Russian President Vladimir Putin is seen at his annual news conference, in an image released by the Kremlin.

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Russian President Vladimir Putin is seen at his annual news conference, in an image released by the Kremlin.

The Kremlin

Russian President Vladimir Putin held his annual news conference on Thursday, an event that commonly runs for hours, offering a kaleidoscope-like glimpse of Putin’s view of his country and the world. In this year’s edition, the topics ranged from President Trump to Russia’s ban at the 2018 Winter Olympics — and the state of the fishing industry in Murmansk.

“There are things Trump wanted to do but couldn’t yet, like reforming healthcare … or improving relations [with] Russia,” NPR’s Lucian Kim reports Putin as saying at the Kremlin. “It’s clear that even if he wanted to, he couldn’t.”

The news conference sometimes brings unexpected imagery to bear — and that held true at this year’s event. In response to a question about wealth inequality and market competition, Putin said, “The government should not look like a bearded man who’s trying to pluck cabbage out of his beard in a lazy way, looking at how the government is transforming into a dark puddle where oligarchs catch their golden fish.”

ABC News chief foreign correspondent Terry Moran asked Putin a two-part question during the news conference, about “a very large number of contacts between Russian citizens associated with your government and high officials of the Trump campaign.”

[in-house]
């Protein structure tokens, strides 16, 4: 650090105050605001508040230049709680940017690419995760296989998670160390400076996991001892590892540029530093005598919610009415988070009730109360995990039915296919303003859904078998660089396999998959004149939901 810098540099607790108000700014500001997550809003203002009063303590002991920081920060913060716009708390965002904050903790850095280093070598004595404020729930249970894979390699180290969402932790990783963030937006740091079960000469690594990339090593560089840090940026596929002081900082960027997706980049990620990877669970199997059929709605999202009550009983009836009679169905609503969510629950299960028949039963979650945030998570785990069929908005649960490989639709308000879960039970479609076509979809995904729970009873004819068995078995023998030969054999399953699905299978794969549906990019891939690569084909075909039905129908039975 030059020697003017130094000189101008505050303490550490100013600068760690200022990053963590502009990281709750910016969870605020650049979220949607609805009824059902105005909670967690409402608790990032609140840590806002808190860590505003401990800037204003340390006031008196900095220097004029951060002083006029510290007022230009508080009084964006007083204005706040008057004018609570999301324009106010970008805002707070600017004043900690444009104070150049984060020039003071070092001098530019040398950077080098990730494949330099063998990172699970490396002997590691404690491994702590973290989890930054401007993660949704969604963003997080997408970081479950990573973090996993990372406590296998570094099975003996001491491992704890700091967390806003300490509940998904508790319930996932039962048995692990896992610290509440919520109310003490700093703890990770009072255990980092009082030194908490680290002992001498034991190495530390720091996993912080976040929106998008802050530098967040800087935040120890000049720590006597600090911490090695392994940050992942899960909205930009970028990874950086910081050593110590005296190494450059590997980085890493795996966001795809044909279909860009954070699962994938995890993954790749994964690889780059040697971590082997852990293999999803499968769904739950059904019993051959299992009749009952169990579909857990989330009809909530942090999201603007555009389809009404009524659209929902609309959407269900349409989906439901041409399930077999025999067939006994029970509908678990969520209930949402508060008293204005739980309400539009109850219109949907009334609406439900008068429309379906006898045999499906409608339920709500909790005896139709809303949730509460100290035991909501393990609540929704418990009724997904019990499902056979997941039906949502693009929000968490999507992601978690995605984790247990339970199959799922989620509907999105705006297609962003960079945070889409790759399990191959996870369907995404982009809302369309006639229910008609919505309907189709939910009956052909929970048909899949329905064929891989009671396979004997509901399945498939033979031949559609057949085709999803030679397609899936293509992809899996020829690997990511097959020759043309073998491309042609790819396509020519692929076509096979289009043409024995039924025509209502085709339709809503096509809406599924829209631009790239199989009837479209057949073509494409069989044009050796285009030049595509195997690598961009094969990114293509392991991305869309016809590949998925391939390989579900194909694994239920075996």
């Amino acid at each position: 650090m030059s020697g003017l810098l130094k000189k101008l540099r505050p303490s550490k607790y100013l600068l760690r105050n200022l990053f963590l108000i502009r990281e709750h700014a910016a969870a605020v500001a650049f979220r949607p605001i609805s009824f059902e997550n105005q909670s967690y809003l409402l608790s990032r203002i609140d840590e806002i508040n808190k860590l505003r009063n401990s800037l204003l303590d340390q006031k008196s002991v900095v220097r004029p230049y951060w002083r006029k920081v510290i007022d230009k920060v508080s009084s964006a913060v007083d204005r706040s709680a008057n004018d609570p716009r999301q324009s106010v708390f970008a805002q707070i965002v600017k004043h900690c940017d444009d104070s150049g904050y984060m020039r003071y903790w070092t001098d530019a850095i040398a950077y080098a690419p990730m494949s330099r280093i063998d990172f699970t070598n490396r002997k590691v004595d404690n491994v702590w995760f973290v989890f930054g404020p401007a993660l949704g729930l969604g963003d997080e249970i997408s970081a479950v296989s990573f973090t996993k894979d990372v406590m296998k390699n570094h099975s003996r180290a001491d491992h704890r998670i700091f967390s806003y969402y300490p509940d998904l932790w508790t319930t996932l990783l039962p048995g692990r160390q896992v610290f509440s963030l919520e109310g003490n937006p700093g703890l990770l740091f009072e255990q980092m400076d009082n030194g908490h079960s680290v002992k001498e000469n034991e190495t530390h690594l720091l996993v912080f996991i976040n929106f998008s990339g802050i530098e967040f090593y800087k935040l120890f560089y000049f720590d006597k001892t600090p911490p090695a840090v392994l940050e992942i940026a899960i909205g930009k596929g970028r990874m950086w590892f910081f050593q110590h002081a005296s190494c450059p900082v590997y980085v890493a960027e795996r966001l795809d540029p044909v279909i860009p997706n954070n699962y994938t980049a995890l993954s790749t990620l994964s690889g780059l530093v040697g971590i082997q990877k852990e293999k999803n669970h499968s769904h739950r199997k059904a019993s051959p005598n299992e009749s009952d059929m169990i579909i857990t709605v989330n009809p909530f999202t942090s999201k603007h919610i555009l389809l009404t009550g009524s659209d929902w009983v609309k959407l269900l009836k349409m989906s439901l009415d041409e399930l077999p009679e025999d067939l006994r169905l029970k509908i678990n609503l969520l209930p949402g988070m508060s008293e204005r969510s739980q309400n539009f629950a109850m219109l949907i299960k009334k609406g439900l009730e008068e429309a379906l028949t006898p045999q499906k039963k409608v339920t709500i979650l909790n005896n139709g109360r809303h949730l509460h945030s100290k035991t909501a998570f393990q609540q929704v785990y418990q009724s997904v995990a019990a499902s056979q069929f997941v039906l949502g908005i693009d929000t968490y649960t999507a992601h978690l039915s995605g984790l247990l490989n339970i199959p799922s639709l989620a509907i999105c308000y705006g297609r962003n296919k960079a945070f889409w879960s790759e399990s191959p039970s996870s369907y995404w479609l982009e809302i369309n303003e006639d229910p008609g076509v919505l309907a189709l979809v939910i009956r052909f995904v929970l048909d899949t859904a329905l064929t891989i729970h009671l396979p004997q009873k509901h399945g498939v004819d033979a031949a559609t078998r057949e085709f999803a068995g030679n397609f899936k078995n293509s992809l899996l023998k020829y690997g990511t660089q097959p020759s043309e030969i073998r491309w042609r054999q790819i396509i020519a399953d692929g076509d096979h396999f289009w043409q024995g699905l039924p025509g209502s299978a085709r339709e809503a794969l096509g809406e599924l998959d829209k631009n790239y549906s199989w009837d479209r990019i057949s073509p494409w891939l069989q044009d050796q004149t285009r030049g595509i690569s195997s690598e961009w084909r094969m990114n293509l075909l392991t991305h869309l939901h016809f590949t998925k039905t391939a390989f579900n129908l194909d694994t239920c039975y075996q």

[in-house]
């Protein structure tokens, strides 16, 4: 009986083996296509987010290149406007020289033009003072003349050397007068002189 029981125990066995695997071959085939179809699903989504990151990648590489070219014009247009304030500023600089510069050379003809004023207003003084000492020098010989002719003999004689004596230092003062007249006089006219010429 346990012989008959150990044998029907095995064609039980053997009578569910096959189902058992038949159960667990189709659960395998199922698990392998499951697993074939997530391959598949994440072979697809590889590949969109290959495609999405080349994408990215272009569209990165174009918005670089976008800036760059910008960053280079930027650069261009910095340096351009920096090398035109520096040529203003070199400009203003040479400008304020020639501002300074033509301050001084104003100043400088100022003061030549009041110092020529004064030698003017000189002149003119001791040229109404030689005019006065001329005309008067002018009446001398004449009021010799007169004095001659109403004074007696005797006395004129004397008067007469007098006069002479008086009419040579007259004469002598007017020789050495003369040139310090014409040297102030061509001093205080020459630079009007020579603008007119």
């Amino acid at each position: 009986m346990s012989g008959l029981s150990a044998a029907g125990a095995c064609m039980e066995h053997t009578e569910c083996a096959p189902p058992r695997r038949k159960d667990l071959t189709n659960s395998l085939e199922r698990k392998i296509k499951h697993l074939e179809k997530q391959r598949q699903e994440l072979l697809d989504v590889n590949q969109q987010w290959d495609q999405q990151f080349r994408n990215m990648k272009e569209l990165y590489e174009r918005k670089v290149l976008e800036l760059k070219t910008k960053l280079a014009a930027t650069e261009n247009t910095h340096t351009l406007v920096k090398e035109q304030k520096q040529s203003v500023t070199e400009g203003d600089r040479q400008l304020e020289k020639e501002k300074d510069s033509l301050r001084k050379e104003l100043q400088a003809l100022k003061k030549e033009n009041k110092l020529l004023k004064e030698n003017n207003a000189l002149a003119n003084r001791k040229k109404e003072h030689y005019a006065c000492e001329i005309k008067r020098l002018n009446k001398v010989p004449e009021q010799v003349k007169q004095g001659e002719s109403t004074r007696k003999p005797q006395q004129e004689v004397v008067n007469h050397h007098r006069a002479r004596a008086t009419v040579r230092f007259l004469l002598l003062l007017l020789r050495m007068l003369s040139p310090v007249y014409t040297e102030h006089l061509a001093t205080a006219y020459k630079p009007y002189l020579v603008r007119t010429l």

“All of this is not normal,” Moran said, noting that several people with ties to the Trump campaign or administration are now facing charges. He asked Putin to explain the “sheer number of contacts” to the American people.

“You praised Donald Trump during the campaign. What is your appraisal of Donald Trump as president, after one year?” Moran asked in English, adding, “Spasiba,” or “thank you.”

Putin replied, “It’s not up to me to assess what Trump has been doing. It’s up to those who have elected him, it’s up to the American people.”

The Russian president’s remarks were translated into English on a live video feed from the Kremlin, He went on to say, “There have been some major achievements” in Trump’s first year, including gains by the U.S. stock market.

Putin then spoke about ways the countries could work together — and he wound up his remarks by saying, “Well, that’s pretty much it” — prompting Moran, without the aid of a microphone, to stand and repeat the first part of his question about allegations of collusion.

“That’s been invented by those who are in the opposition, people who oppose President Trump, to delegitimize his time in office,” Putin said. “It really seems strange to me, because it seems that they don’t understand. They undermine their own nation. They limit the powers of the president who’s been elected. It means that they don’t have respect for those people, those Americans who elected Donald Trump.”